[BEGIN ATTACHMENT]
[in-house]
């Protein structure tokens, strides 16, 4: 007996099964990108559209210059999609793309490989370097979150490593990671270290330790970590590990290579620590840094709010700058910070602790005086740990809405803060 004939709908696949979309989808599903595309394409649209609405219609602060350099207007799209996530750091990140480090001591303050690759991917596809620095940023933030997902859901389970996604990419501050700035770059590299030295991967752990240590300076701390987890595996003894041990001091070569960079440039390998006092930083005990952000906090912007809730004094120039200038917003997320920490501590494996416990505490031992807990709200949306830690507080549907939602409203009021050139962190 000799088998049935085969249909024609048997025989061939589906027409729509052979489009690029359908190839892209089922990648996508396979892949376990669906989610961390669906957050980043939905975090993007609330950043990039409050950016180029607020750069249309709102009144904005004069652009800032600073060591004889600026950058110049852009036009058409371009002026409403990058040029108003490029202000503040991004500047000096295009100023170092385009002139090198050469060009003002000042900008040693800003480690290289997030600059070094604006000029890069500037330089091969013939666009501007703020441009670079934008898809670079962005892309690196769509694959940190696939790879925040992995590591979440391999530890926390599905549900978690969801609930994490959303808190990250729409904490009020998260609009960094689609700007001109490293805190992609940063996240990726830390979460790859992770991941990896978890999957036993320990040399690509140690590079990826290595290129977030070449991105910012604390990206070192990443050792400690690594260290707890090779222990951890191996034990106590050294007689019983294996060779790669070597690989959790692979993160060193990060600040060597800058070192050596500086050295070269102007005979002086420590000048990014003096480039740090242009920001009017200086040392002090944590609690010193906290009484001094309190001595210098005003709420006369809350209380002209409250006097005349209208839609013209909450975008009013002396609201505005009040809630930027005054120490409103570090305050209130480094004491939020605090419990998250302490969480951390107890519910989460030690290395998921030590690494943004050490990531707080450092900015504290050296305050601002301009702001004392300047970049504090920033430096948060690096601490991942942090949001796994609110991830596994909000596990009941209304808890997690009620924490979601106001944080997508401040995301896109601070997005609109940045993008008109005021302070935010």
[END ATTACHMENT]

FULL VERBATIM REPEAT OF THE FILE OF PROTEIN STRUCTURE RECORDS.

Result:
[in-house]
């Protein structure tokens, strides 16, 4: 007996099964990108559209210059999609793309490989370097979150490593990671270290330790970590590990290579620590840094709010700058910070602790005086740990809405803060 004939709908696949979309989808599903595309394409649209609405219609602060350099207007799209996530750091990140480090001591303050690759991917596809620095940023933030997902859901389970996604990419501050700035770059590299030295991967752990240590300076701390987890595996003894041990001091070569960079440039390998006092930083005990952000906090912007809730004094120039200038917003997320920490501590494996416990505490031992807990709200949306830690507080549907939602409203009021050139962190 000799088998049935085969249909024609048997025989061939589906027409729509052979489009690029359908190839892209089922990648996508396979892949376990669906989610961390669906957050980043939905975090993007609330950043990039409050950016180029607020750069249309709102009144904005004069652009800032600073060591004889600026950058110049852009036009058409371009002026409403990058040029108003490029202000503040991004500047000096295009100023170092385009002139090198050469060009003002000042900008040693800003480690290289997030600059070094604006000029890069500037330089091969013939666009501007703020441009670079934008898809670079962005892309690196769509694959940190696939790879925040992995590591979440391999530890926390599905549900978690969801609930994490959303808190990250729409904490009020998260609009960094689609700007001109490293805190992609940063996240990726830390979460790859992770991941990896978890999957036993320990040399690509140690590079990826290595290129977030070449991105910012604390990206070192990443050792400690690594260290707890090779222990951890191996034990106590050294007689019983294996060779790669070597690989959790692979993160060193990060600040060597800058070192050596500086050295070269102007005979002086420590000048990014003096480039740090242009920001009017200086040392002090944590609690010193906290009484001094309190001595210098005003709420006369809350209380002209409250006097005349209208839609013209909450975008009013002396609201505005009040809630930027005054120490409103570090305050209130480094004491939020605090419990998250302490969480951390107890519910989460030690290395998921030590690494943004050490990531707080450092900015504290050296305050601002301009702001004392300047970049504090920033430096948060690096601490991942942090949001796994609110991830596994909000596990009941209304808890997690009620924490979601106001944080997508401040995301896109601070997005609109940045993008008109005021302070935010």